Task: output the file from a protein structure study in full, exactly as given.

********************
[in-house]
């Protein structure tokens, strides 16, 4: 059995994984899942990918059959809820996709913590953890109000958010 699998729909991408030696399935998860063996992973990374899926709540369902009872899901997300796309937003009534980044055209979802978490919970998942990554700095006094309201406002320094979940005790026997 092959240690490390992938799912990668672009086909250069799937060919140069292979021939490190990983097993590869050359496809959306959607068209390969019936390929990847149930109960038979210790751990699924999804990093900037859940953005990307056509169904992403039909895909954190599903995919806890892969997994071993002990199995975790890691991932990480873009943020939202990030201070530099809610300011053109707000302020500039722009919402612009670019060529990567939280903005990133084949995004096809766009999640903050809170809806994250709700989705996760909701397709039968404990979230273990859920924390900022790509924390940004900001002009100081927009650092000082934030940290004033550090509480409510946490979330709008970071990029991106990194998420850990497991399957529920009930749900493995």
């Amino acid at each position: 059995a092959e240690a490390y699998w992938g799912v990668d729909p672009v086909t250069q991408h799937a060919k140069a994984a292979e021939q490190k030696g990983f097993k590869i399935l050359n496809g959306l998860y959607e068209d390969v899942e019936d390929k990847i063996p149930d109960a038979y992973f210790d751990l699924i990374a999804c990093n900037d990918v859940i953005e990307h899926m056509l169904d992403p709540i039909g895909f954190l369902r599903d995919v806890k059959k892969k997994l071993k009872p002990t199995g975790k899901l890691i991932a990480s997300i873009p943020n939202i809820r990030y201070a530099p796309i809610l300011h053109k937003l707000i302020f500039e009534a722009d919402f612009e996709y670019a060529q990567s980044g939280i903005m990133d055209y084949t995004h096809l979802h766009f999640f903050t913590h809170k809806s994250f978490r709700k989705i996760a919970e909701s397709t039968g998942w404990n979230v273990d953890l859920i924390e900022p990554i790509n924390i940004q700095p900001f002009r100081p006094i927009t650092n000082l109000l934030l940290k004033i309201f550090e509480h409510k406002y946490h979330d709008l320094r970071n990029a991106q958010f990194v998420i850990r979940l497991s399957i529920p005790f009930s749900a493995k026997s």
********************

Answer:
[in-house]
């Protein structure tokens, strides 16, 4: 059995994984899942990918059959809820996709913590953890109000958010 699998729909991408030696399935998860063996992973990374899926709540369902009872899901997300796309937003009534980044055209979802978490919970998942990554700095006094309201406002320094979940005790026997 092959240690490390992938799912990668672009086909250069799937060919140069292979021939490190990983097993590869050359496809959306959607068209390969019936390929990847149930109960038979210790751990699924999804990093900037859940953005990307056509169904992403039909895909954190599903995919806890892969997994071993002990199995975790890691991932990480873009943020939202990030201070530099809610300011053109707000302020500039722009919402612009670019060529990567939280903005990133084949995004096809766009999640903050809170809806994250709700989705996760909701397709039968404990979230273990859920924390900022790509924390940004900001002009100081927009650092000082934030940290004033550090509480409510946490979330709008970071990029991106990194998420850990497991399957529920009930749900493995």
């Amino acid at each position: 059995a092959e240690a490390y699998w992938g799912v990668d729909p672009v086909t250069q991408h799937a060919k140069a994984a292979e021939q490190k030696g990983f097993k590869i399935l050359n496809g959306l998860y959607e068209d390969v899942e019936d390929k990847i063996p149930d109960a038979y992973f210790d751990l699924i990374a999804c990093n900037d990918v859940i953005e990307h899926m056509l169904d992403p709540i039909g895909f954190l369902r599903d995919v806890k059959k892969k997994l071993k009872p002990t199995g975790k899901l890691i991932a990480s997300i873009p943020n939202i809820r990030y201070a530099p796309i809610l300011h053109k937003l707000i302020f500039e009534a722009d919402f612009e996709y670019a060529q990567s980044g939280i903005m990133d055209y084949t995004h096809l979802h766009f999640f903050t913590h809170k809806s994250f978490r709700k989705i996760a919970e909701s397709t039968g998942w404990n979230v273990d953890l859920i924390e900022p990554i790509n924390i940004q700095p900001f002009r100081p006094i927009t650092n000082l109000l934030l940290k004033i309201f550090e509480h409510k406002y946490h979330d709008l320094r970071n990029a991106q958010f990194v998420i850990r979940l497991s399957i529920p005790f009930s749900a493995k026997s």